In the age of Tinder, Bumble and Grindr, connecting with others has become easier than ever, yet the importance of emotional connection has lessened. Through the elimination of love altogether, Maksym Kurochkin’s The Schooling of Bento Bonchev at The Clarice Smith Performing Arts Center reminds its audience that sexual attraction can never be denied.
Set in a dystopian future society where sexual relations and, by extension, love, are relics of the past, the play focuses on Bento Bonchev, played by senior theatre major Alex Beveridge, as he challenges his professor and declares that love and sex is nothing but a myth.
That is, until, he meets Sandy, an eager young student whose love for Bento cannot be hidden, even in a society where love is denied. Watching attraction grow between the pair is reminiscent of a coming-of-age story, as the two are incognizant of their unfamiliar feelings.
The play opens with an immediate sense of urgency that is sustained over the course of the show, as cast members deliver every line with fervor. Watching Beveridge quickly run around the stage, change moods and even give an impressive rendition of Queen’s “Don’t Stop Me Now” allows his performance to emerge as one of the strongest, so much so that the character seems to have been written for an actor like him.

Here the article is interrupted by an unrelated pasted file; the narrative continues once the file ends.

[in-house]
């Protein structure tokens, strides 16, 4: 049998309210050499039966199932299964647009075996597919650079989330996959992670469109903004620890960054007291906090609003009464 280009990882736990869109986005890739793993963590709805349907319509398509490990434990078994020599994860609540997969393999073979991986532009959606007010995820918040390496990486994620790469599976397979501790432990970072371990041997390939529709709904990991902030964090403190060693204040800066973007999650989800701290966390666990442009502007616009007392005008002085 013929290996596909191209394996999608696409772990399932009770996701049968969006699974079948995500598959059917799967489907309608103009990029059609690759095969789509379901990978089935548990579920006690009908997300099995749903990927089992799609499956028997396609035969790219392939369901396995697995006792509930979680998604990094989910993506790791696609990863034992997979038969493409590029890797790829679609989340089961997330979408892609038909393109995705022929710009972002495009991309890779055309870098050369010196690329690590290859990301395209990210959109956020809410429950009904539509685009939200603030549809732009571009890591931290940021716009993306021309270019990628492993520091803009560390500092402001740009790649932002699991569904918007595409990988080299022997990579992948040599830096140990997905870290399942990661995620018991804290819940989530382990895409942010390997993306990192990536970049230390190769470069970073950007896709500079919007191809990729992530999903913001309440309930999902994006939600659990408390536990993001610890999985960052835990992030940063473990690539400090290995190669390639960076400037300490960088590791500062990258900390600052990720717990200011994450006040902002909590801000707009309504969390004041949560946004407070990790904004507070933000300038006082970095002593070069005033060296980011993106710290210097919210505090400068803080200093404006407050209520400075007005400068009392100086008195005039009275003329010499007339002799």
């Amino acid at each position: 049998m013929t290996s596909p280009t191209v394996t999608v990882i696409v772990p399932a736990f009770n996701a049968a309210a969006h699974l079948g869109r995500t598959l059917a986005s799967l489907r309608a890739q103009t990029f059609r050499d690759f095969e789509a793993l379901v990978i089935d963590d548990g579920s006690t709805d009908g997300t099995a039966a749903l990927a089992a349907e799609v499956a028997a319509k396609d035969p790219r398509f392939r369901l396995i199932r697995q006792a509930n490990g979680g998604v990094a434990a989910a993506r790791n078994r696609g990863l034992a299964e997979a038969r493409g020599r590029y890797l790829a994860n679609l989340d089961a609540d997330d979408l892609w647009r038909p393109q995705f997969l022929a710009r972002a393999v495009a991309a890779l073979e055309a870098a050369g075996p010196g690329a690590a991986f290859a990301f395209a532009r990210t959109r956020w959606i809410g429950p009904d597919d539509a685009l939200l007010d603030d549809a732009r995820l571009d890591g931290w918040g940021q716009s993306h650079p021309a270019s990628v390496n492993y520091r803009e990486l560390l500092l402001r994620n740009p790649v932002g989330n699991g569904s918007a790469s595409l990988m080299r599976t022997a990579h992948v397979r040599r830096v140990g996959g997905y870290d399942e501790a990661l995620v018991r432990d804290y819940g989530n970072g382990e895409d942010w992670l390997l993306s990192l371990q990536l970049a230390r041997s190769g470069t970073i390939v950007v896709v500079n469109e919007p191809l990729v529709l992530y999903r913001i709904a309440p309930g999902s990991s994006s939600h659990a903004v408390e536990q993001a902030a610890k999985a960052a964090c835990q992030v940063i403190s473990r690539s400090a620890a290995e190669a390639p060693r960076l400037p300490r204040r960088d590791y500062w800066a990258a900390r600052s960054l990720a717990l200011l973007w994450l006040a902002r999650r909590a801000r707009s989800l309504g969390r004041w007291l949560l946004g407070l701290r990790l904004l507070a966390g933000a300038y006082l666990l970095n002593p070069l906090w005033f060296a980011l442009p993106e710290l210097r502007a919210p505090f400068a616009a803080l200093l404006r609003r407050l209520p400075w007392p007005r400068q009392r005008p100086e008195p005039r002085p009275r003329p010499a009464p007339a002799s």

The show has a dynamic set made up of only a few pieces. Many characters deliver their lines behind careful silhouettes, adding to the idiosyncratic nature.
As the show attempts to tackle several themes ranging from education, media and sex, the characters quickly move from one scene to another as the plot jumps forward in time. Perhaps the most interesting was the costume design, as the male characters sported outfits that were not gender normative and apt for a show so distinctive.
Much of the show’s humor is off-color, as the audience at one point watches the cast view ancient videos of the most barbaric, mystical act — sexual intercourse. While this may have been uncomfortable, the characters pilot the scene to prevent it from steering into awkward territory.
The show critically examines the role of the media, government and our peers in influencing young people. Through satire, it playfully portrays how powerful the media is in dictating human sexual behavior, demonstrating just how necessary true love is when navigating a confusing, large and nuanced world.